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US Nuclear Power Enters the Digital Age 291

An anonymous reader writes "South Carolina's Oconee Nuclear Station will replace its analog monitoring and operating controls with digital systems, as part of a $2 billion plant upgrade by its owner, Duke Energy. It will become the first nuke plant in the US to use digital controls, and its upgrade may be quickly followed by others. The main driver for the move is cost savings; worries about reliability and hackers have been the reason digital systems haven't been adopted sooner."
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US Nuclear Power Enters the Digital Age

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  • by SuperCharlie ( 1068072 ) on Monday May 30, 2011 @12:52AM (#36284084)
    South Carolina's Oconee Nuclear Station will replace its analog monitoring and operating controls with digital systems

    Chinese Military Admits Existence of Cyberwarfare Unit

  • by Radworker ( 227548 ) on Monday May 30, 2011 @01:56AM (#36284404)

    And I suppose your opinion is based on something other than hear-say? Like maybe a little personal experience? Until then I suggest you avoid putting your foot in your mouth. I worked in the industry for 20 years and while I wouldn't paint them as choir boys, I know that the Corporate bean counters aren't the demons you portray them to be.

  • by khallow ( 566160 ) on Monday May 30, 2011 @01:58AM (#36284408)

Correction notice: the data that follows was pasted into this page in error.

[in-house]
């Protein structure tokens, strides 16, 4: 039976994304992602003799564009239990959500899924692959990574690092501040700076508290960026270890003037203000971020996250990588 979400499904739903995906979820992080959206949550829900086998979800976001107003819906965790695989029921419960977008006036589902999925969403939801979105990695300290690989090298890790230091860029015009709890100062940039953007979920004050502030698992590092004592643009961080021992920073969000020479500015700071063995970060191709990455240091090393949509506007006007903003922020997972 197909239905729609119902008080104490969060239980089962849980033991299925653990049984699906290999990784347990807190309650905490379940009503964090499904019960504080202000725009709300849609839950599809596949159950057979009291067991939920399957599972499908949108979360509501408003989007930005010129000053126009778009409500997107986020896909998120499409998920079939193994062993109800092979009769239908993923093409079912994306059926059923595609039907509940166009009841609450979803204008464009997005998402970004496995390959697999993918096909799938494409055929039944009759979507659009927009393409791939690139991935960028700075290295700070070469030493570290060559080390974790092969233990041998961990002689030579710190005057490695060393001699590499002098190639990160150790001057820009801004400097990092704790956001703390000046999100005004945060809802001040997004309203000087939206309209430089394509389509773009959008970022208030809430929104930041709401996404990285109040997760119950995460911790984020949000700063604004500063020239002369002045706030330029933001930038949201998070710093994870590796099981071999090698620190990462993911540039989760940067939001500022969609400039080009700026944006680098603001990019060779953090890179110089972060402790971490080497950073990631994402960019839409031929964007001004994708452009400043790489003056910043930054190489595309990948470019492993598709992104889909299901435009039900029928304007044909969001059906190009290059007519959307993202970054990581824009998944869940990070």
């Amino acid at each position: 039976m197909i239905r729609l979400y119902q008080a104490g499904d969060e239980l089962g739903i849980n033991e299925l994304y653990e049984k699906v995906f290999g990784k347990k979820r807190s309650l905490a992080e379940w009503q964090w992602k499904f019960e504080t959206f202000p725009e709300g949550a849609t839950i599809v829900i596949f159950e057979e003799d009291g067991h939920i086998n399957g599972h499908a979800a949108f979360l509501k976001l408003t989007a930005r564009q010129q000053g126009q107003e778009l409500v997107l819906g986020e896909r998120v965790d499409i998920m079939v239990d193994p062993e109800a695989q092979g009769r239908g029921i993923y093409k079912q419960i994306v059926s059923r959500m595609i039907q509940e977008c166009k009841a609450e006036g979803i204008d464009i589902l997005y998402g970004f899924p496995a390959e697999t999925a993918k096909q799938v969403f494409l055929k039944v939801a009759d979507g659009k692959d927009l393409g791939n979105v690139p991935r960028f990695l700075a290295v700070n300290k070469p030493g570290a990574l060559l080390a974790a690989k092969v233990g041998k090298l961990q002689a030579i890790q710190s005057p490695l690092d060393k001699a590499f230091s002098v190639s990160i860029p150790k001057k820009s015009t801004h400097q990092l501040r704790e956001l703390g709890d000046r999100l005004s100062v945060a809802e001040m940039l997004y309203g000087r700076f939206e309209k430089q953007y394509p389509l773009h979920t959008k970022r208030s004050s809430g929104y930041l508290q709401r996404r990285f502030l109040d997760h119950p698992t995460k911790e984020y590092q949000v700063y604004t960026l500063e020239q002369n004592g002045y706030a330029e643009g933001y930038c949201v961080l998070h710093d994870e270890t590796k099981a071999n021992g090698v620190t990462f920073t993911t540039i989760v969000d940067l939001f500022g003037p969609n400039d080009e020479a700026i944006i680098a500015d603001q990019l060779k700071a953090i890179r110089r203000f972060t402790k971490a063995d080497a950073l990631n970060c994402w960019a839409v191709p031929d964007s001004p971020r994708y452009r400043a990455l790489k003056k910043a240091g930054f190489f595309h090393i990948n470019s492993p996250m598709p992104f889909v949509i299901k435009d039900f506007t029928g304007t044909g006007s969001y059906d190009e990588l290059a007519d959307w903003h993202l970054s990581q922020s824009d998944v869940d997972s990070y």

I googled around and all I found was some stories about Duke partnering in "clean energy technologies" with a dominant (and probably partly state-owned) Chinese electricity provider. So what is the nature of this relationship with China?
  • by khallow ( 566160 ) on Monday May 30, 2011 @02:25AM (#36284506)

    Given the arrogant and secretive corporate culture of current nuclear power companies, nothing we'll ever hear about anyway.

    Why in the world would a corporate culture, arrogant and secretive or not, want to have anything to do with a bitter, whiny Slashdot drone such as yourself?

    Futher, any attempt at cooperation or openness by a nuclear plant operator is seen by the anti-nuke forces as either weakness or some sort of ploy. As a result of this adversarial relationship with a large portion of the population, there's little reason for nuclear operators to volunteer anything beyond what is legally required.

    Slashdot fanboys will still love them though.

    Here's why I'm a fanboy. Like most of our industrial infrastructure, nuclear plants help build civilization. I don't mind having them compete on even grounds with the other means of producing power, even if nuclear fails hard as a result. But I'm not going to hamstring nuclear power just because it has a corporate culture you don't like.

  • by Anonymous Coward on Monday May 30, 2011 @02:27AM (#36284514)

    Not really, it's been shown again and again that if you just drop off enough infected usb keys at an employee parking lot, during a morning or during lunch, that those employees will pick them up and naturally look up what's on those usb keys as soon as they get back in their office.

  • by notany ( 528696 ) on Monday May 30, 2011 @03:12AM (#36284648) Journal

    The biggest problem with digital I&C is the “software common cause failure issue"

    Imagine modern nuclear plant with multiple-channel redundancy in instrument and control systems, if one instrument fails, there are others. Same applies to whole cooling systems, if one cooling system fails, there are other completely independent systems that continue to work. Typically redundant systems use instruments from different manufacturers or instruments that are implemented with different technology.

    This is not possible for digital systems because they are too costly to implement multiple times. What this means is that redundant digital control systems use same software. If one system fails because of software error, others may follow. This has already happened in German nuclear plant that had new digital system installed. Only the old analog system that was still operational saved the reactor.